So I had to do that this week. You see, there’s this little shed up on blocks in the middle of the field where we plan to put up some hoop houses. It’s pretty old (it came with the property), but dead useful for storage, and we didn’t really want to disassemble it to move it to a better location. Every now and then we mention its relocation, but never had we come to a conclusion. Evidently, one of the times we mentioned it was in front of my father and he never forgot it. He thought about it all week, I guess, and finally, on Thursday, the day they were scheduled to leave, he came in from the job I had assigned him and bee-lined right over to the shed. This is when I realized that he had been thinking about it all week. Earlier, he had been inspecting our lumber supply stacked under the big shed (from other buildings we had “re-located”). I just hadn’t been paying attention to how much attention he was paying to the shed and his scheme to relocate it. Finally he divulged his plan and we spent the next few hours enacting it. By golly, (much to my pleasant surprise) it worked! Nearly without a hitch. Now the shed is resting peacefully, still intact, out of any potential fields. I’ll have pictures of the move when my mother gets around to emailing them (I took them with her camera). So, not that this wasn’t on some mental list somewhere in the back of my mind, but it wasn’t on my “immediate emergency to do last week” list, so I got to add it just so I could cross it off. Oh! The glory!
Fun with carrots
I wish I were a swallow. Well, not exactly, but you have to admire the way they eat. I wish I could do that. Not the bugs really, but I wish I could just fly along the fields with my mouth open, munching away on whatever was there. I finally mowed the old spring field today. The swallows greatly appreciated the disturbance of all those insects that thought that field was home. It was awe-inspiring. I wish I had had the camera. The sky was filled with dramatic blue-black clouds, the tiny winged insects lifted like a blanket from the field in fear of the onslaught of the mower, and the swallows positively swarmed. All that careful protection of their nests in our shed seemed to have paid off. I dare a mosquito to hatch down there. I’ve never seen so many swallows, just swirling and twirling, feasting on the abundance. There had to be forty of them.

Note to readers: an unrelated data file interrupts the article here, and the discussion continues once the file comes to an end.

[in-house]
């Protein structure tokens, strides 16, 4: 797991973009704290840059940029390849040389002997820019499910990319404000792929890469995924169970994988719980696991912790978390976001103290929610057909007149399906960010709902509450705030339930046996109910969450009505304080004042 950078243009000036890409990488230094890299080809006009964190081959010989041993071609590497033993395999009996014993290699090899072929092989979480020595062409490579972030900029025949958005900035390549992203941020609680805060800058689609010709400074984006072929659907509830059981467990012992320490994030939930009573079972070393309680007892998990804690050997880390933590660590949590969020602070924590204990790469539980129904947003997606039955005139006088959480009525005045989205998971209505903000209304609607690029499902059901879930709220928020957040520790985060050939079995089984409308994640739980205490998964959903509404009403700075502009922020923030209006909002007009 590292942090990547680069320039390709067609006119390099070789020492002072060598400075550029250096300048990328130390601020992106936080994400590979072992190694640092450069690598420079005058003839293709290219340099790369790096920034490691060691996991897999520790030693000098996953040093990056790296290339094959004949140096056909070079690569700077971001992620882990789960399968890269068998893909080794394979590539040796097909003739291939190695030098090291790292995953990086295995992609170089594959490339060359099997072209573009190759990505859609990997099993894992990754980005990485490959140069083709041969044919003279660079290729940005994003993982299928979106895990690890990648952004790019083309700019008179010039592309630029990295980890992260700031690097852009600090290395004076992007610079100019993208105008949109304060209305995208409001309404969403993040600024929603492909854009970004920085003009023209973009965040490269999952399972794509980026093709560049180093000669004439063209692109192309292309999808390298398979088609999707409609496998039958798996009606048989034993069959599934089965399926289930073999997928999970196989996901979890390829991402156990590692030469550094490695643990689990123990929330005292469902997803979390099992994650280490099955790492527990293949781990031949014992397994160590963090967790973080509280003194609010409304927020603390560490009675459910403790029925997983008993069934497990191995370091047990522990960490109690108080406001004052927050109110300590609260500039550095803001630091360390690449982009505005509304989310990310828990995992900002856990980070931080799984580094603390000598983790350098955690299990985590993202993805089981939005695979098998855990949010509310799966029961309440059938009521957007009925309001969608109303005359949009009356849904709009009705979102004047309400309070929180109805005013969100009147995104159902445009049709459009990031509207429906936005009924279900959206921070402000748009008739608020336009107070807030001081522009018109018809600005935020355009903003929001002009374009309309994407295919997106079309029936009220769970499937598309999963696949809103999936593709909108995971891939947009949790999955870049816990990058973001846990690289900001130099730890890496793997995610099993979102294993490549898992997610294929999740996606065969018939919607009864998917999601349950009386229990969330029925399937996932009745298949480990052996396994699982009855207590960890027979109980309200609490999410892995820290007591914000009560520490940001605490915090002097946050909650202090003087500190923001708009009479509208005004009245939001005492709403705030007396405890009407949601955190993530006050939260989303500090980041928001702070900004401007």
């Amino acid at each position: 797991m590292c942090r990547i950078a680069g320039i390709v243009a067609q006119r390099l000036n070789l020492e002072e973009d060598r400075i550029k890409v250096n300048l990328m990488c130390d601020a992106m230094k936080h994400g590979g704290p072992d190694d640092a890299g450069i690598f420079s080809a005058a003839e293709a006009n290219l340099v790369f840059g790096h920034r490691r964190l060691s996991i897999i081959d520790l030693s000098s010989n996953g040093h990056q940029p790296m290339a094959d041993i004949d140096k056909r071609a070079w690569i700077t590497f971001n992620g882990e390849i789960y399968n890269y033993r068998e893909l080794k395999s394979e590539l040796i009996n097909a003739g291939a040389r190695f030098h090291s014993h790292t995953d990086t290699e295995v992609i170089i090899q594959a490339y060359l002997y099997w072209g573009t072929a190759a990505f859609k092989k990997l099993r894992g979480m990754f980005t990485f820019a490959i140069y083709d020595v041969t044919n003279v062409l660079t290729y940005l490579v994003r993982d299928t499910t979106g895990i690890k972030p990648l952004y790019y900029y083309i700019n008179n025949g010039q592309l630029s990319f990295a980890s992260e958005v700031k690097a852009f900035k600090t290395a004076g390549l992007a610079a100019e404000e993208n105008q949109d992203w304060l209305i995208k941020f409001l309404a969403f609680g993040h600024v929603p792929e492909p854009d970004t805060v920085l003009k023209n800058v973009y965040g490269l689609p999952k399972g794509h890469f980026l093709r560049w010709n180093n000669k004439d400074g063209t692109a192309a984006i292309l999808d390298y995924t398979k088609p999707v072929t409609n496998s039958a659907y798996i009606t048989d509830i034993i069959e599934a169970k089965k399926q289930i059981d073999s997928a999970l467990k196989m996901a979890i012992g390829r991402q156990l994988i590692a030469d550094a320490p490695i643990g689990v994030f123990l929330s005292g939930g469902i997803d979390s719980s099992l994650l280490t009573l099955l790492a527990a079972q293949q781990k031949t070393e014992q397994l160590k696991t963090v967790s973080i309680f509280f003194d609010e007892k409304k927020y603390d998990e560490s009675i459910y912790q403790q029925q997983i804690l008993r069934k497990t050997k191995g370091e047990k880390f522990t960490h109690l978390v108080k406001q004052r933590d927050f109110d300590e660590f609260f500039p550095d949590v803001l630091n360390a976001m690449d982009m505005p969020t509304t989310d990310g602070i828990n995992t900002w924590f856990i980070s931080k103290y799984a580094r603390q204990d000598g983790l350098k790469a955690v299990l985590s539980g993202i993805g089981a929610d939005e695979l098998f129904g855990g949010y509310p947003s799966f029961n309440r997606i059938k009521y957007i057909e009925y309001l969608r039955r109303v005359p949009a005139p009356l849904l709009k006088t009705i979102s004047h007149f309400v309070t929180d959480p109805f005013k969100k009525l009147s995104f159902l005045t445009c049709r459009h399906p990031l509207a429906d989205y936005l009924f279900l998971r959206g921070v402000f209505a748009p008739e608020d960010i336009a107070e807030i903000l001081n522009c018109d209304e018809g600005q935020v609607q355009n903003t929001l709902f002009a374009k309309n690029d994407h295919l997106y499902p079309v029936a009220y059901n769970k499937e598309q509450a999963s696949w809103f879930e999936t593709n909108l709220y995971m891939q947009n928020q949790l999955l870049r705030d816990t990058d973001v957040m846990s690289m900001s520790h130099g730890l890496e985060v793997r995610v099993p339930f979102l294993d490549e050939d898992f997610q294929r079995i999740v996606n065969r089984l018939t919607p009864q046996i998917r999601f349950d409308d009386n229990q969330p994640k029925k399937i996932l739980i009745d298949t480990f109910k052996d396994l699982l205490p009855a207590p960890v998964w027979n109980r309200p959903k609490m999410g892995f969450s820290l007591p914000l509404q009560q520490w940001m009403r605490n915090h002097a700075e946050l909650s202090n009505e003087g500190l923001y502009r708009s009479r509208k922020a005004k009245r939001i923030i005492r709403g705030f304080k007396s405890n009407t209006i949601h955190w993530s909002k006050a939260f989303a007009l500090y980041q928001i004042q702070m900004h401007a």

Why is it that we tend to think little things are cute. Oh go on, admit it, you’ve called some inanimate object cute before. No way you passed those miniature soda cans in the grocery and didn’t at least thing, “aw how cute.” I found little beans cute today. I couldn’t help it. Maybe it was the sun, or the promise of their future earthy sweetness in my pan, but I did, I thought they were cute.
Folks are sure going to think our little house is cute. I mean, I knew it was small in concept, but now it’s a visible reality. It started like a little seed. An idea planted by my mother. “You know, maybe the camper isn’t a long term housing solution.” Something like that. And then, with a little thinking, the idea grew into purchased house plans, loan applications, contractor interviews, and now the little house has sprouted!!! And my, it grows so fast! Be sure to check out the pictures! I'll keep updating them as our little house grows.